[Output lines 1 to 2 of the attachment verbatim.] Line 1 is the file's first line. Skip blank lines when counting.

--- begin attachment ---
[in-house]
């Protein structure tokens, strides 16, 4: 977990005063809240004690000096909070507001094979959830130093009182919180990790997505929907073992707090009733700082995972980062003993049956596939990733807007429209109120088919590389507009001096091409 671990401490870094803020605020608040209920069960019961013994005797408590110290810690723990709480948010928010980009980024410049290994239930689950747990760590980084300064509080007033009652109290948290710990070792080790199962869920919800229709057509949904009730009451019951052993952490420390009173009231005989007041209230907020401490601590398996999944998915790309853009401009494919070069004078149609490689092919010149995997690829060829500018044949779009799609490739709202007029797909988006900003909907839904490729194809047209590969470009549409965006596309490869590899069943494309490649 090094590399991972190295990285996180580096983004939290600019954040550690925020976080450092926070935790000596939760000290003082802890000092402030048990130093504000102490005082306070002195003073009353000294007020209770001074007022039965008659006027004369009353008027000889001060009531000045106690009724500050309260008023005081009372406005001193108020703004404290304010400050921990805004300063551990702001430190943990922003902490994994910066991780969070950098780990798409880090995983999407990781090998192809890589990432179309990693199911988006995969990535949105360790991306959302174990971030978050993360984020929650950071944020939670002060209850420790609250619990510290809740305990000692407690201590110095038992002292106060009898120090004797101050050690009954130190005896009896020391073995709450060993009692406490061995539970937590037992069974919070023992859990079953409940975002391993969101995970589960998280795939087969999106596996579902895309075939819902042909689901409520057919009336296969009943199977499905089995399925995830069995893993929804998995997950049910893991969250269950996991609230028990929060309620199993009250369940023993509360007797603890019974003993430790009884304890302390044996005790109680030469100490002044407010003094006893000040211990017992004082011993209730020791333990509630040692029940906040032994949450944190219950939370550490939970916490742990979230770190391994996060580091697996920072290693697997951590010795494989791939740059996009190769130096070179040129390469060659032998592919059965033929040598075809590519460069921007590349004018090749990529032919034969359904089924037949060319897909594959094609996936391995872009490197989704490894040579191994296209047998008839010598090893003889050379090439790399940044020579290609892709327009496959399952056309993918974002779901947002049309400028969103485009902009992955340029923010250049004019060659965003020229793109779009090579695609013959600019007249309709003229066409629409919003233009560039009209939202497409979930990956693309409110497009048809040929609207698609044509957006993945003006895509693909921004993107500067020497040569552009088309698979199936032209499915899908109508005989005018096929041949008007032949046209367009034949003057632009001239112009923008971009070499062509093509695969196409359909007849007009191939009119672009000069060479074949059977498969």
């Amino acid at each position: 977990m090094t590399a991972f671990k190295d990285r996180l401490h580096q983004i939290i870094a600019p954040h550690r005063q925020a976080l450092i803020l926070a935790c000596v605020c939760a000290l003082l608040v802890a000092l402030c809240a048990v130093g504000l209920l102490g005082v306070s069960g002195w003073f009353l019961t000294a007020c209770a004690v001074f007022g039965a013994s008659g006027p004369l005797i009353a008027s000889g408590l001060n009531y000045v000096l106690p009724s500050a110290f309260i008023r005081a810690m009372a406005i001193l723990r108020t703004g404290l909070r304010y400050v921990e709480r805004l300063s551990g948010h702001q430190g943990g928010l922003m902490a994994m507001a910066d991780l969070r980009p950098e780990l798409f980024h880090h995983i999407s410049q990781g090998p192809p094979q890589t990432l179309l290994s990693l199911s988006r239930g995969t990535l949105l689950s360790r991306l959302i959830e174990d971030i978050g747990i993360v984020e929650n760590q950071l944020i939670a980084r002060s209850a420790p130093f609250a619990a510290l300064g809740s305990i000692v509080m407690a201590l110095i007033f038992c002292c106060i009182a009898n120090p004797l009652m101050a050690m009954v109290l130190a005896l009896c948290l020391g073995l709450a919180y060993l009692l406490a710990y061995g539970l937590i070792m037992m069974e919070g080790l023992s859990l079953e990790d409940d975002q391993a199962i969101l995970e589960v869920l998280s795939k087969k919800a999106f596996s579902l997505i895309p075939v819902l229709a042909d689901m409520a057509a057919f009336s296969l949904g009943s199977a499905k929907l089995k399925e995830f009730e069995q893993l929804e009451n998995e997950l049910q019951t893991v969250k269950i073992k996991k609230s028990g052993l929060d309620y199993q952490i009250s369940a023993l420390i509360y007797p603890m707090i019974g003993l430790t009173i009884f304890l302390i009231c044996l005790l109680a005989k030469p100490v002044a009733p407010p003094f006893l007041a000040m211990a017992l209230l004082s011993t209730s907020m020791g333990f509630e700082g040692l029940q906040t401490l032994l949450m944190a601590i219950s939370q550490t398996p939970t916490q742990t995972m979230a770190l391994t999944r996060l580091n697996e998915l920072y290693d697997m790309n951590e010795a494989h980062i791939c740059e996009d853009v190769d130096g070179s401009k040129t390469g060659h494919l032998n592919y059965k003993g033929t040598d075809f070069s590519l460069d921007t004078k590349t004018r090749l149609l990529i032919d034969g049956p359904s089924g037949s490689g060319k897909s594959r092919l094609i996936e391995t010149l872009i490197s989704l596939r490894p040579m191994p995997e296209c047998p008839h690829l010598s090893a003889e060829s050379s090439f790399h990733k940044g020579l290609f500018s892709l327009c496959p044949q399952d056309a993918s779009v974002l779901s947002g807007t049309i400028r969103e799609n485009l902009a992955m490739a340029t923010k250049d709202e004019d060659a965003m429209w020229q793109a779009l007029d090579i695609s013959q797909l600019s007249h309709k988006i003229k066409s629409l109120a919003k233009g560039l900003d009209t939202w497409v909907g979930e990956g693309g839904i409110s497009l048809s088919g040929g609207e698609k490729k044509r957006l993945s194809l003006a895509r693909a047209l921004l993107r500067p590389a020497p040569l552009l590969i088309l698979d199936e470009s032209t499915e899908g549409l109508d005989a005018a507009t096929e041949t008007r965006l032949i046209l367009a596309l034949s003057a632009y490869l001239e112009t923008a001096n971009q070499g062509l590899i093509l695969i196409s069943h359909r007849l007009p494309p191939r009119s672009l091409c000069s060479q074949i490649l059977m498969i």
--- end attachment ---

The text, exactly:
[in-house]
């Protein structure tokens, strides 16, 4: 977990005063809240004690000096909070507001094979959830130093009182919180990790997505929907073992707090009733700082995972980062003993049956596939990733807007429209109120088919590389507009001096091409 671990401490870094803020605020608040209920069960019961013994005797408590110290810690723990709480948010928010980009980024410049290994239930689950747990760590980084300064509080007033009652109290948290710990070792080790199962869920919800229709057509949904009730009451019951052993952490420390009173009231005989007041209230907020401490601590398996999944998915790309853009401009494919070069004078149609490689092919010149995997690829060829500018044949779009799609490739709202007029797909988006900003909907839904490729194809047209590969470009549409965006596309490869590899069943494309490649 090094590399991972190295990285996180580096983004939290600019954040550690925020976080450092926070935790000596939760000290003082802890000092402030048990130093504000102490005082306070002195003073009353000294007020209770001074007022039965008659006027004369009353008027000889001060009531000045106690009724500050309260008023005081009372406005001193108020703004404290304010400050921990805004300063551990702001430190943990922003902490994994910066991780969070950098780990798409880090995983999407990781090998192809890589990432179309990693199911988006995969990535949105360790991306959302174990971030978050993360984020929650950071944020939670002060209850420790609250619990510290809740305990000692407690201590110095038992002292106060009898120090004797101050050690009954130190005896009896020391073995709450060993009692406490061995539970937590037992069974919070023992859990079953409940975002391993969101995970589960998280795939087969999106596996579902895309075939819902042909689901409520057919009336296969009943199977499905089995399925995830069995893993929804998995997950049910893991969250269950996991609230028990929060309620199993009250369940023993509360007797603890019974003993430790009884304890302390044996005790109680030469100490002044407010003094006893000040211990017992004082011993209730020791333990509630040692029940906040032994949450944190219950939370550490939970916490742990979230770190391994996060580091697996920072290693697997951590010795494989791939740059996009190769130096070179040129390469060659032998592919059965033929040598075809590519460069921007590349004018090749990529032919034969359904089924037949060319897909594959094609996936391995872009490197989704490894040579191994296209047998008839010598090893003889050379090439790399940044020579290609892709327009496959399952056309993918974002779901947002049309400028969103485009902009992955340029923010250049004019060659965003020229793109779009090579695609013959600019007249309709003229066409629409919003233009560039009209939202497409979930990956693309409110497009048809040929609207698609044509957006993945003006895509693909921004993107500067020497040569552009088309698979199936032209499915899908109508005989005018096929041949008007032949046209367009034949003057632009001239112009923008971009070499062509093509695969196409359909007849007009191939009119672009000069060479074949059977498969």